Bohyun Yoon entered a children's library in a low-income neighborhood while exploring Providence, R.I., and was struck by the array of ethnicities and cultures. With genuine aplomb, he says, "I was interested about this 'race.'"
Then a graduate student at the Rhode Island School of Design, Yoon photographed the students, silkscreened their portraits onto plate glass, and hung his installation at that library. Though the printed ink presented the range of ethnic colors, the shadow created by the plates was identical.
This idea was implemented large-scale with "Neighbors," exhibited first at the Fleisher Art Memorial in Philadelphia, and now at Virginia Commonwealth University's Anderson Gallery through Dec. 8.
Yoon was teaching at Temple University when he began approaching neighbors — residents of his block, students on campus, people in the park — to ask if he could take their portraits. These were monochromatically silkscreened onto glass in diverse colors — and not those that people read heritage into — but lavender, taupe, turquoise, crimson and forest green. Then he developed a metal structure to house a light source, display the portraits, and stand for any "institutional" room where people are categorically parsed, thus completing the conceptual arc.
As assistant professor in glass at VCU, Yoon says the light — from an Ikea bulb — is a metaphor for "opening our vision ... opening our minds." The plates are arrayed like X-rays displaying "conditions," and arranged rank-and-file, symbolizing bureaucratic consideration of people's ethnographic data. The crowd montage creates a chaos of difference based on sex, race, background, wealth and age. But the gaze of the neighbors is directionally continuous, and the shadow projected on the wall is a connected effort toward the door of the structure, its single opening. Structures can document and even celebrate social diversity, Yoon says, but "in the shadow it's all unified — behind, we're all the same human being."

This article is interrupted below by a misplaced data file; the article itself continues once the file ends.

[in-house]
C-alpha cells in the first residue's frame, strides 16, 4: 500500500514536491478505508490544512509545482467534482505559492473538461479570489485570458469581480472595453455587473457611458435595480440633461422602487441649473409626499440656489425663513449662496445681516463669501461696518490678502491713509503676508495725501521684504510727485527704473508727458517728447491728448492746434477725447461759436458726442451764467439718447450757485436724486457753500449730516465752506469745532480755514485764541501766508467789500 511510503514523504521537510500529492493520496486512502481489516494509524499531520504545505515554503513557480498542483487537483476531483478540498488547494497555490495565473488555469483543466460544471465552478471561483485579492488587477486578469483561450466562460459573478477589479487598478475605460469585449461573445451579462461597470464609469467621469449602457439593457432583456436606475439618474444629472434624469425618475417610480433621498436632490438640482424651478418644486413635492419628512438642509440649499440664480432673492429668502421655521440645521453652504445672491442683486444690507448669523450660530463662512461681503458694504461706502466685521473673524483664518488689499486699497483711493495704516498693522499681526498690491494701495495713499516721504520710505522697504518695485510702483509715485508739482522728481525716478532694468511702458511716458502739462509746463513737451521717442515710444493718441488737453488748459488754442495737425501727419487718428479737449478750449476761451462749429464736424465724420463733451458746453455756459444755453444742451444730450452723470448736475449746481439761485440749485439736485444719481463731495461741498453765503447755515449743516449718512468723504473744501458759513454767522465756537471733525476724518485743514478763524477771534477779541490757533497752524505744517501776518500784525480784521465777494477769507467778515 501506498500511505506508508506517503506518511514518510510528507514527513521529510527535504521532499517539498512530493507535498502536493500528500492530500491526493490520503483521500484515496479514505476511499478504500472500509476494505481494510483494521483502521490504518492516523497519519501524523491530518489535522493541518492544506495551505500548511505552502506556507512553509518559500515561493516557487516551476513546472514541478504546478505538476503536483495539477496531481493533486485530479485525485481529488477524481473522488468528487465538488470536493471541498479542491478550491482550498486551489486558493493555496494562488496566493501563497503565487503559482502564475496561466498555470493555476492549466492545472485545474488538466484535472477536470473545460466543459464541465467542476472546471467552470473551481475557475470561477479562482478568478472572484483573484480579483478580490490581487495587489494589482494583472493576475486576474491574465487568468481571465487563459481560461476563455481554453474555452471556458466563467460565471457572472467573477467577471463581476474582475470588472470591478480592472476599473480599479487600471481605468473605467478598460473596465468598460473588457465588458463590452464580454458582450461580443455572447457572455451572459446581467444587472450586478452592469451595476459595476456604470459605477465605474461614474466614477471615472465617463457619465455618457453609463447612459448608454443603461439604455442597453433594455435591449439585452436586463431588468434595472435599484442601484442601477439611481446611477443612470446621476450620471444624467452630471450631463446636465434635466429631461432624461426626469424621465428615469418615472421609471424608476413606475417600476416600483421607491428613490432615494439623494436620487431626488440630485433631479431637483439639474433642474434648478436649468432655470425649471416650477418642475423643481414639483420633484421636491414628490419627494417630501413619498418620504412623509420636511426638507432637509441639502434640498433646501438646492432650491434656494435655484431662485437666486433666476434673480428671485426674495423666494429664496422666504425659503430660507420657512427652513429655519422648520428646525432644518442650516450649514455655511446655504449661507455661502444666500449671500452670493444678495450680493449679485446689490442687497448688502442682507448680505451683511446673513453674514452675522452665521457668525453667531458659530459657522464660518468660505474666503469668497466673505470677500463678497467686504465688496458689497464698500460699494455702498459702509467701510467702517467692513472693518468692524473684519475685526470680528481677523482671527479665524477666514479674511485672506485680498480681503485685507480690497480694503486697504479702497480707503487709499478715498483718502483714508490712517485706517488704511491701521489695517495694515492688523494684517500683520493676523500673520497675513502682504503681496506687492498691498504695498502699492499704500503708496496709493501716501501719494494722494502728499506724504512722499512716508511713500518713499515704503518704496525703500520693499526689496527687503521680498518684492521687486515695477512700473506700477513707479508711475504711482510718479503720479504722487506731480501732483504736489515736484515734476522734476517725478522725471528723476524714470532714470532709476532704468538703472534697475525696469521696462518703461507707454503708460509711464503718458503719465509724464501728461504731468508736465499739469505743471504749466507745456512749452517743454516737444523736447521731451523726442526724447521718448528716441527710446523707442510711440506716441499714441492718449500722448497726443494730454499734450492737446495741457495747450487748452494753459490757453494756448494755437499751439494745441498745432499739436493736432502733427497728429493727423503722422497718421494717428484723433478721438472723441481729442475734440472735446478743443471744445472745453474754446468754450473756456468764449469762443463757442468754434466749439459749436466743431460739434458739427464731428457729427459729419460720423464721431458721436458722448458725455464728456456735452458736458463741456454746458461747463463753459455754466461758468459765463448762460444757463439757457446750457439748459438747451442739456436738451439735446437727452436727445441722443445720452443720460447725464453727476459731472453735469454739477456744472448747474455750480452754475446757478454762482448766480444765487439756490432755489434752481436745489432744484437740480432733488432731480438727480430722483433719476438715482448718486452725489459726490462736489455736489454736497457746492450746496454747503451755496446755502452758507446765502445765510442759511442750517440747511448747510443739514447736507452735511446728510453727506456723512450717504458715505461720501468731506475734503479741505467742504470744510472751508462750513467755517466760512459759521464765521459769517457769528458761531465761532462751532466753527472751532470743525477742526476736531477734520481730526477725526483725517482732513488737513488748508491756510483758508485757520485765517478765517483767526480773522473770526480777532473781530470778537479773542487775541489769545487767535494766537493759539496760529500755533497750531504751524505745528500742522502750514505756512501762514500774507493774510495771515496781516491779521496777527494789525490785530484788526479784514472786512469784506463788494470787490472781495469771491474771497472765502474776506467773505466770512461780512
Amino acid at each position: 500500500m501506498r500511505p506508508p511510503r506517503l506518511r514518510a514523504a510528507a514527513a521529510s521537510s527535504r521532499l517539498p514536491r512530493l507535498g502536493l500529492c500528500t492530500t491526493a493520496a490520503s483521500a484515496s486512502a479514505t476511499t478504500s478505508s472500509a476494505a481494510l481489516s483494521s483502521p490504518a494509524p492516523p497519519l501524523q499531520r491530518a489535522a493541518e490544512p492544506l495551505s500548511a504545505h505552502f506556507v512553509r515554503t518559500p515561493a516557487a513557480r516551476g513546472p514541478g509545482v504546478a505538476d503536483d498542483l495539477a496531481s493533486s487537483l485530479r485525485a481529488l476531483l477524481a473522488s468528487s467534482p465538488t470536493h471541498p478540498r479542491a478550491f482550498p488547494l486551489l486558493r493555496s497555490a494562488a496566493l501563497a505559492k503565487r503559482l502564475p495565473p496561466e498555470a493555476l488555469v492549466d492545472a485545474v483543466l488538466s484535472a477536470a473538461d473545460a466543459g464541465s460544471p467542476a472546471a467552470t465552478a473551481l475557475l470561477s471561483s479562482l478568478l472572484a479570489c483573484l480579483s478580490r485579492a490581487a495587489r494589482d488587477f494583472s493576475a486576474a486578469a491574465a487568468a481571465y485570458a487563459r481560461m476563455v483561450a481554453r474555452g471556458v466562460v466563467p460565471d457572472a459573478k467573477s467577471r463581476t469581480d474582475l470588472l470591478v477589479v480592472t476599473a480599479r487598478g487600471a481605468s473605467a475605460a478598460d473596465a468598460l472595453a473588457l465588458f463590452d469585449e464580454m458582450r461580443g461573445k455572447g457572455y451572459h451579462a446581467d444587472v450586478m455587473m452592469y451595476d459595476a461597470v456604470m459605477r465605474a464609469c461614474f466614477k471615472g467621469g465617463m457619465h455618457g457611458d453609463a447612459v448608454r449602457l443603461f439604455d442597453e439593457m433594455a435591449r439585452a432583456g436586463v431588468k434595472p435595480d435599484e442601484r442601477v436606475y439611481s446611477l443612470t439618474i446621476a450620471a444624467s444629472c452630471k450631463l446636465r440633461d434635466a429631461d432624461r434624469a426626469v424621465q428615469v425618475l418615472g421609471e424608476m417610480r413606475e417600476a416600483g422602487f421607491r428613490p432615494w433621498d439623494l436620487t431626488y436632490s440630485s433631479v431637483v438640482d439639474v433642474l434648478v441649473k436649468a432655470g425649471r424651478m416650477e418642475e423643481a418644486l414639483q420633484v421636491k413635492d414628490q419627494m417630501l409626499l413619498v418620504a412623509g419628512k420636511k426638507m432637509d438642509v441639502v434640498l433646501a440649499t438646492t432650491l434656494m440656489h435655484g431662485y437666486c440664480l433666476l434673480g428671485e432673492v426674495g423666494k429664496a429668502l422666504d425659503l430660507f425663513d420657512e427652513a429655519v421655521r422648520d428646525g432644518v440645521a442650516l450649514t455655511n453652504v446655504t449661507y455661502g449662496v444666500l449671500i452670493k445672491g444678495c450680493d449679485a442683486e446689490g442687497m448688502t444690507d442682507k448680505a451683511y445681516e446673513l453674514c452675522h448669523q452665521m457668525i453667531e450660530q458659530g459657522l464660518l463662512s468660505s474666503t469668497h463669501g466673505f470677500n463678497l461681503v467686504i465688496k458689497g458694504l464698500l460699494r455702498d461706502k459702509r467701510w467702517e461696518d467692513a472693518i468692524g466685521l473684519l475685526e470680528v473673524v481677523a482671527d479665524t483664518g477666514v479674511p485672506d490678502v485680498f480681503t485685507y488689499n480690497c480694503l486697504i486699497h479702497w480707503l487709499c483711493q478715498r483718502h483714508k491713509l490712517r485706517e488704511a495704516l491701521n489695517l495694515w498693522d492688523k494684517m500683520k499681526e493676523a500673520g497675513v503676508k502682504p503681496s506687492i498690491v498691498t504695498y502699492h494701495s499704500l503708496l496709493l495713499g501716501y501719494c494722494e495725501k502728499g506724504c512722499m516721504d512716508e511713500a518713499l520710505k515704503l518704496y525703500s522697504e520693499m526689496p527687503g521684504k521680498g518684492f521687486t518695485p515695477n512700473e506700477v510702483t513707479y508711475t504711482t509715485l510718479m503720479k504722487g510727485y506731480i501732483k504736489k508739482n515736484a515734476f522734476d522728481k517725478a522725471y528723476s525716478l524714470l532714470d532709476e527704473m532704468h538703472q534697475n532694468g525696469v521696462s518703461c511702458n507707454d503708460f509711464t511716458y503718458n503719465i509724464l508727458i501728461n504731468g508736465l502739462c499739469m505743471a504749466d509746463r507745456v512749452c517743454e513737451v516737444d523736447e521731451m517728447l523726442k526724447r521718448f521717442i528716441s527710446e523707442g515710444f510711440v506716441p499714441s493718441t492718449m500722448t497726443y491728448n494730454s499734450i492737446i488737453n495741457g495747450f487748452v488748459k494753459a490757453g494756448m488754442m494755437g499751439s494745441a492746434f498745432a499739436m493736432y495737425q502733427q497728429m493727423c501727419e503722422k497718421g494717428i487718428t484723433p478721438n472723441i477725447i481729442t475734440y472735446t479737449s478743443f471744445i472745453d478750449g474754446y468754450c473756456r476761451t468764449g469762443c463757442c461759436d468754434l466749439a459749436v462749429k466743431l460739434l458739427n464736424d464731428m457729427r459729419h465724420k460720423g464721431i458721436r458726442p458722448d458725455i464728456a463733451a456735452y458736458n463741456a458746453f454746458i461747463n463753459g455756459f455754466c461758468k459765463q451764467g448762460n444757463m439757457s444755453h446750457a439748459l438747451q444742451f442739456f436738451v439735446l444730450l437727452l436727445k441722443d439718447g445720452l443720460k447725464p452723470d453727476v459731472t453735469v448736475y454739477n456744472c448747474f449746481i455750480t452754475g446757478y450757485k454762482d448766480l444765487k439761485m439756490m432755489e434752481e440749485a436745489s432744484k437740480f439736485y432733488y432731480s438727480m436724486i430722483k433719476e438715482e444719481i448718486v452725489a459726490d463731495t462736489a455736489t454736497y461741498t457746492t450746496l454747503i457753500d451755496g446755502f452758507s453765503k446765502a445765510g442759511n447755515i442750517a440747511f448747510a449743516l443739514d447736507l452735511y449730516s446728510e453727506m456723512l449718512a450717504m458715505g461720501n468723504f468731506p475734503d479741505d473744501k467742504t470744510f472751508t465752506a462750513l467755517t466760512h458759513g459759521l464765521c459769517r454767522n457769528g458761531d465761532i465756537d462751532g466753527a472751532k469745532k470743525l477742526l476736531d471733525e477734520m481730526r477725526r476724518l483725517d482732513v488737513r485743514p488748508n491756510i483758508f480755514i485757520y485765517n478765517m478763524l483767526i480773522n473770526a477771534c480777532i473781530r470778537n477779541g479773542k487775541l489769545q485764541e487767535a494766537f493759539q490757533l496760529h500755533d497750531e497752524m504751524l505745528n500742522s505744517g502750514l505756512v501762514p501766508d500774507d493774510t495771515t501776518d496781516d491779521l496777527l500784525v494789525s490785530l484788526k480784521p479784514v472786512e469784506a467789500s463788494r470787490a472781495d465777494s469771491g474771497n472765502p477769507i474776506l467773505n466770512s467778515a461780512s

Although Yoon's training — at Tama Art University in Tokyo — prepared him to use intricate technique and fashion beautiful products, he didn't want to make glass sculptures for display on pedestals, behind glass themselves. He was drawn to the explorative, experimental, concept-driven contemporary art world. The Rhode Island school rejuvenated the innate properties of glass ("fragile, clear, transparent") for Yoon, who is interested in revealing, exposing and resolving.
Yoon's artistic concerns are evident in "Neighbors" with his "transparent camouflage," and in several sculptural works created by refraction, projection and segmentation from mirrors or shadow. 2013's "Microorganism," displayed in Seoul, Korea, refracts light and produces a sonic resonance from a paper-thin convex membrane of glass.
Yoon says he's pleased to be at the Anderson, not least because the room is "just the right size" for the shadow wrap-around effect. He's teaching full-time at VCU, including a foundations class of first-semester students that he's focused on the pro-social and empowering capabilities of art, screening documentaries such as "Waste Land," in which a fine artist transforms the future of garbage-dump workers by constructing their portraits out of trash, selling the work at prestigious auctions and giving them the proceeds. "Art can be just furniture in your house, you know, to make a nice atmosphere," Yoon says. "[But] it can also change people's lives."
He hopes that his gallery can inspire his students. "My work is not salable, using light and shadow, something that people cannot purchase," he says. "It's a phenomenon — how can you buy shadow?" S
Bohyun Yoon will give a gallery talk on Wednesday, Oct. 30, at 5:30 p.m., which is free. The 2013 fall exhibitions at the Anderson Gallery run through Dec. 8. Information on the gallery at 828-1522 and arts.vcu.edu/andersongallery. Information on the artist at bohyunyoon.com.